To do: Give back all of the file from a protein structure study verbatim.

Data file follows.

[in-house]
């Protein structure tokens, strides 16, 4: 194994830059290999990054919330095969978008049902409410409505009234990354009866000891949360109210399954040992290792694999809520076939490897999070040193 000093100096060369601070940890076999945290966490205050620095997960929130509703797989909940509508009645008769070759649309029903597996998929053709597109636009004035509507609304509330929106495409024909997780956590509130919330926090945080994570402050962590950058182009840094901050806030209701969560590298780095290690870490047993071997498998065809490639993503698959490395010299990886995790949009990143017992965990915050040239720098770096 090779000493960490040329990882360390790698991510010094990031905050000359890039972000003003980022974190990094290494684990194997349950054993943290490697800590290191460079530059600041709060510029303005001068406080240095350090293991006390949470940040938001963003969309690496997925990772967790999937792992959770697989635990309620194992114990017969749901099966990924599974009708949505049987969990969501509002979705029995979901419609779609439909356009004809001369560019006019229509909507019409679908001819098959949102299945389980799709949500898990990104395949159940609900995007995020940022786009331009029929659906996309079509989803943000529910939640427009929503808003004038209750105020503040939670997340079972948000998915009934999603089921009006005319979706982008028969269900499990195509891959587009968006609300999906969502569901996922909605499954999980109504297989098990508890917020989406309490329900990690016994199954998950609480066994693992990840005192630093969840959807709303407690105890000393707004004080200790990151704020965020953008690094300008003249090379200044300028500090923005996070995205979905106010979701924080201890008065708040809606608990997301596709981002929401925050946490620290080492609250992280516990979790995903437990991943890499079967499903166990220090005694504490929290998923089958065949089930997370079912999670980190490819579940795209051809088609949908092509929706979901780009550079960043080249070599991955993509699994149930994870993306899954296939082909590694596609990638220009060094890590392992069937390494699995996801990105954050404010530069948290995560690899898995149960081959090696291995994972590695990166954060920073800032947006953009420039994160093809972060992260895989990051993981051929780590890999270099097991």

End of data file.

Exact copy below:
[in-house]
């Protein structure tokens, strides 16, 4: 194994830059290999990054919330095969978008049902409410409505009234990354009866000891949360109210399954040992290792694999809520076939490897999070040193 000093100096060369601070940890076999945290966490205050620095997960929130509703797989909940509508009645008769070759649309029903597996998929053709597109636009004035509507609304509330929106495409024909997780956590509130919330926090945080994570402050962590950058182009840094901050806030209701969560590298780095290690870490047993071997498998065809490639993503698959490395010299990886995790949009990143017992965990915050040239720098770096 090779000493960490040329990882360390790698991510010094990031905050000359890039972000003003980022974190990094290494684990194997349950054993943290490697800590290191460079530059600041709060510029303005001068406080240095350090293991006390949470940040938001963003969309690496997925990772967790999937792992959770697989635990309620194992114990017969749901099966990924599974009708949505049987969990969501509002979705029995979901419609779609439909356009004809001369560019006019229509909507019409679908001819098959949102299945389980799709949500898990990104395949159940609900995007995020940022786009331009029929659906996309079509989803943000529910939640427009929503808003004038209750105020503040939670997340079972948000998915009934999603089921009006005319979706982008028969269900499990195509891959587009968006609300999906969502569901996922909605499954999980109504297989098990508890917020989406309490329900990690016994199954998950609480066994693992990840005192630093969840959807709303407690105890000393707004004080200790990151704020965020953008690094300008003249090379200044300028500090923005996070995205979905106010979701924080201890008065708040809606608990997301596709981002929401925050946490620290080492609250992280516990979790995903437990991943890499079967499903166990220090005694504490929290998923089958065949089930997370079912999670980190490819579940795209051809088609949908092509929706979901780009550079960043080249070599991955993509699994149930994870993306899954296939082909590694596609990638220009060094890590392992069937390494699995996801990105954050404010530069948290995560690899898995149960081959090696291995994972590695990166954060920073800032947006953009420039994160093809972060992260895989990051993981051929780590890999270099097991």